My plans for the weekend were pretty simple. I was going to get a few supplies, turn on the TV, and listen to football while I installed some window balances, recaulked the bathtub, and finished cleaning up the mess of wiring in the basement. Sunday morning was bright, warm, and clear, so I pulled the Scout out of the garage for the first time in three weeks, fired it up, and headed to the hardware store.
Unfortunately, my trip was cut short. The temperature gauge went from you’re fine to you’re fucked in about two minutes of idling through downtown Ellicott City, so I pulled off into the International dealer’s lot at the top of the hill to let it cool down (fitting, I know). The radiator cap was cool to the touch, but when I loosened it, a great mass of burbling steam rose from the depths of the radiator and hissed out the top. While I waited for it to cool down, I went and did a little snooping up the hill where the dealer parks the vehicles they have in progress, and found that a diesel Mr. Scout had found almost abandoned off of Rt. 40 is now hopefully getting a new lease on life.
After waiting a half an hour and calling Jen, I crossed my fingers, prayed I’d make the lights going back through town, and pulled back onto the road. Luck was with me, so I made it up the hill to Dmitri’s (a strange Greek-ish restaurant perched on the side of a hill) before the needle told me to pull off for another half-hour. After making it to the Candlelight Inn, I had my ladies come to pick me up, and we did some errands while it cooled off long enough to make the trip home.
I have a long history of ownership with cars that overheat; from the CRX that disliked idling in traffic (requiring full-blast heat in the middle of July) to the Taurus that resisted all repair attempts to the coolant system (and very nearly derailed our rehearsal dinner with an ill-timed coolant failure on the way back from the caterer’s) to the Saturn’s recent troubles, it seems like my lot in life is to sit on the side of the road waiting for the engine to stop ticking. What was going to be my first water pump replacement will now be handled professionally in order to ensure things are done correctly, but I was really hoping to avoid that repair bill.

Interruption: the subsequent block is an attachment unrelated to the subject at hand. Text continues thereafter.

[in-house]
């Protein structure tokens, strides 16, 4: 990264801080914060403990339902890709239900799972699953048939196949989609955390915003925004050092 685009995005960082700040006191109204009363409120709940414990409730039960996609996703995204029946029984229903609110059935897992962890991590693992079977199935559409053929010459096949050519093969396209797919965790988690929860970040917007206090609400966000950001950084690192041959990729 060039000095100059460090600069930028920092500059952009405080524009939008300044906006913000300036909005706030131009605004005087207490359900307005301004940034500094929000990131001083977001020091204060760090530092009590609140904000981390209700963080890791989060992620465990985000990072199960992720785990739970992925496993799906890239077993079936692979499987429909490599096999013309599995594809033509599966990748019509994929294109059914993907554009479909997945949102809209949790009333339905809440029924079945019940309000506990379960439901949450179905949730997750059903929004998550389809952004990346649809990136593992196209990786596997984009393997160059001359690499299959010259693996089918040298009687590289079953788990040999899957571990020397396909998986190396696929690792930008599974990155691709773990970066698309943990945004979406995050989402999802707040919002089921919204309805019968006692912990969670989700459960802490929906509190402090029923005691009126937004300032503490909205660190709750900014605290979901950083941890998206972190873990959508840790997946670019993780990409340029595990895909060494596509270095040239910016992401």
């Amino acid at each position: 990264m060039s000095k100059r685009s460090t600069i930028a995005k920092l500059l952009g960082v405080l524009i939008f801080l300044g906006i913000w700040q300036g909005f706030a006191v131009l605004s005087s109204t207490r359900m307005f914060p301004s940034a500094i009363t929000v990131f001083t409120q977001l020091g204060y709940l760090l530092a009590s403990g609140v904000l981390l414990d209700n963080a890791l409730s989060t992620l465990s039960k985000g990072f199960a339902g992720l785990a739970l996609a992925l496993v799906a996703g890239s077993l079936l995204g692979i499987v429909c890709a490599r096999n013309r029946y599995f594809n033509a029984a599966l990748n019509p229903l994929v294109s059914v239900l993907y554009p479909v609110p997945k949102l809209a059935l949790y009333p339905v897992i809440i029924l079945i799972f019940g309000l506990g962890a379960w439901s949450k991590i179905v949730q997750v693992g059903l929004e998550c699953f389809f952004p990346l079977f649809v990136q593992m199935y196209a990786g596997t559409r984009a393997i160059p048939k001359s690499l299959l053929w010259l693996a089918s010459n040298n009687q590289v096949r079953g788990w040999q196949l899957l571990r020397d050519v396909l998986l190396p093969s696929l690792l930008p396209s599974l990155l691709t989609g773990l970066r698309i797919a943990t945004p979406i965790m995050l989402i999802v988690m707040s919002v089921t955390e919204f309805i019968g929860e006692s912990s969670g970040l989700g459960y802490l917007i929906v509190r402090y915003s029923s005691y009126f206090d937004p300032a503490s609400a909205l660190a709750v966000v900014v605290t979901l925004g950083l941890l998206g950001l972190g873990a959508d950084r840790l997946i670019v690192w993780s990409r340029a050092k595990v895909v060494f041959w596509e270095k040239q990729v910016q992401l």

Upon our return, I started removing the caulk from around our tub in order to hunt down the odor of mildew we’ve been noticing lately, and found a surprise I wasn’t looking forward to at 6:30 on a Sunday night:
The area next to our tub, where water sometimes runs down—especially after Finley pulls the shower curtain open to say, “Hi!”—has been wet for some time now. I pushed a screwdriver blade into the drywall and it felt like peanut butter. As I dug deeper, it got nastier, and the reason why it’s been smelling like mildew became more evident: When the bathroom was last “remodeled”, new sheets of drywall were nailed up over the old tile and tileboard, effectively sealing an airpocket inbetween the two layers of wall. When water got in there, it had a whole lot of dark room to grow mold, so when I pulled off the outer layer, the tile was splotched black and the adjacent wallboard was damp. I kept pulling until I hit dry wallboard and then I pulled another foot beyond that to make sure there’s nothing left, and what you see above is what remains. That thick wooden stud to the immediate right of the tub is original, and got a nice bleach bath once I was done cleaning the dust. The tile is straight-up 60’s stuff, an off-white with gold speckle. I’m glad it was hidden, and I’ll be even more glad to rip that shit out, along with all three layers of wallboard, nasty mismatched linoleum tiles, poorly milled moldings, balky light fixtures, broken concrete slab, and the ancient, crumbling sink. I admit, it took a lot of willpower to put the crowbar down last night. But for now, the plan is to dry it out, put some green wallboard (moisture-resistant) back in, smooth out the seams, repaint and make it through the holidays.
I’ll sign off with a little humor at the expense of my daughter: Don’t drink and drive.